Astronomers have identified 53 “super spirals” — spiral galaxies that are huge and incredibly luminous — as part of a project exploring archived observations.
The Milky Way is an average sort of spiral galaxy. Its disk spans roughly 100,000 light-years (although maybe more like 160,000 light-years, if recently detected, distant ripples are part of it). Each year it produces the equivalent of a Sun’s mass in new stars.
Although the Milky Way is one of the largest galaxies in the Local Group, across the cosmos the biggest, brightest galaxies are usually not spirals but ellipticals, gargantuan football-shaped collections of old stars.
But Patrick Ogle (Caltech) and his team have found 53 distant spirals that are bigger, brighter, and starbirthing-mightier than expected from their nearby spiral brethren. These newfound galaxies, which the team calls superluminous spirals or “super spirals” for short, have disks between 180,000 and 440,000 light-years wide, and they’re churning out stars at a rate of 5 to 65 Suns each year.
For galaxies this big and this late in cosmic history, that’s a lot of stars.
The team was sorting through the NASA/IPAC Extragalactic Database (a.k.a. “NED”) — a repository of observations, research papers, and other information (even includes a great glossary) — to see what kind of big-picture insights they could glean from its archive. They picked 1,616 galaxies out of NED that had redshifts less than 0.3 (meaning their light left them less than 3.5 billion years ago) and luminosities more than eight times that of the Milky Way. Through a process of “how much/what kind of data do we have on this galaxy” elimination, the team whittled down the group to a couple hundred and discovered that although the majority were ellipticals, 53 of these bright galaxies were super spirals.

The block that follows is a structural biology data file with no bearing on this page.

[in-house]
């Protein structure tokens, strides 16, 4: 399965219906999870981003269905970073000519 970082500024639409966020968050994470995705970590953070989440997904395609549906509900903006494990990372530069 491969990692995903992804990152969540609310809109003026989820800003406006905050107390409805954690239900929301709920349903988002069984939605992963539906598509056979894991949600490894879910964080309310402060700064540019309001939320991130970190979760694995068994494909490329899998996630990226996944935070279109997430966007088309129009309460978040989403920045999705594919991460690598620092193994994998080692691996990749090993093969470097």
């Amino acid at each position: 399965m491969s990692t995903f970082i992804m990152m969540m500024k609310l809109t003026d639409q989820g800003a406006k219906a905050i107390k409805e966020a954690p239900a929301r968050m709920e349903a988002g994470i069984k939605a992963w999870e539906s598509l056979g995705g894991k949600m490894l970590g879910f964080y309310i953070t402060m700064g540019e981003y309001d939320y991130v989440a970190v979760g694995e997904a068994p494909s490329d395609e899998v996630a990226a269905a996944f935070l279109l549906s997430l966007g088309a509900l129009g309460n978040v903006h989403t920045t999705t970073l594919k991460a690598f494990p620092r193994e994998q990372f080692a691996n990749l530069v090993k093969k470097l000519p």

No, that’s not a large number: these giants are clearly rare. In fact, they’re so rare in a given volume of space that cosmological simulations don’t operate on a large enough scale to produce many of them, meaning astronomers can’t use simulations to predict how many there should be or how they form.
There’s not much to go on from their appearances, either. Four of the galaxies look like they’re midway through merging with another galaxy, and at least 10 seem to be in clusters or groups. But the others look fairly isolated. So it’s not clear yet if super spirals form via mergers (since gas-rich mergers preserve disks) or via pipelines of cold gas that would feed the growing disk from the inside out. Astronomers will need to study how star formation and neutral gas are distributed in the spirals in order to narrow in on the origins, the team suggests in the February 1st Astrophysical Journal.
What’s interesting isn’t merely the galaxies’ size, but that they’re forming so many stars. Galaxies this massive would normally be well on the way to becoming “red and dead,” their stellar populations old and rosy. Somehow, super spirals managed not to choke off or heat up the cold gas supplies they need in order to make stars. The authors offer various theories for why that is, but the short answer is: we have no idea.
But we do know that there are dying, equally massive disk galaxies later on in the universe. These super spirals could be the precursors, the team suggests.
Reference: P. Ogle et al. "Superluminous Spiral Galaxies." Astrophysical Journal. February 1, 2016.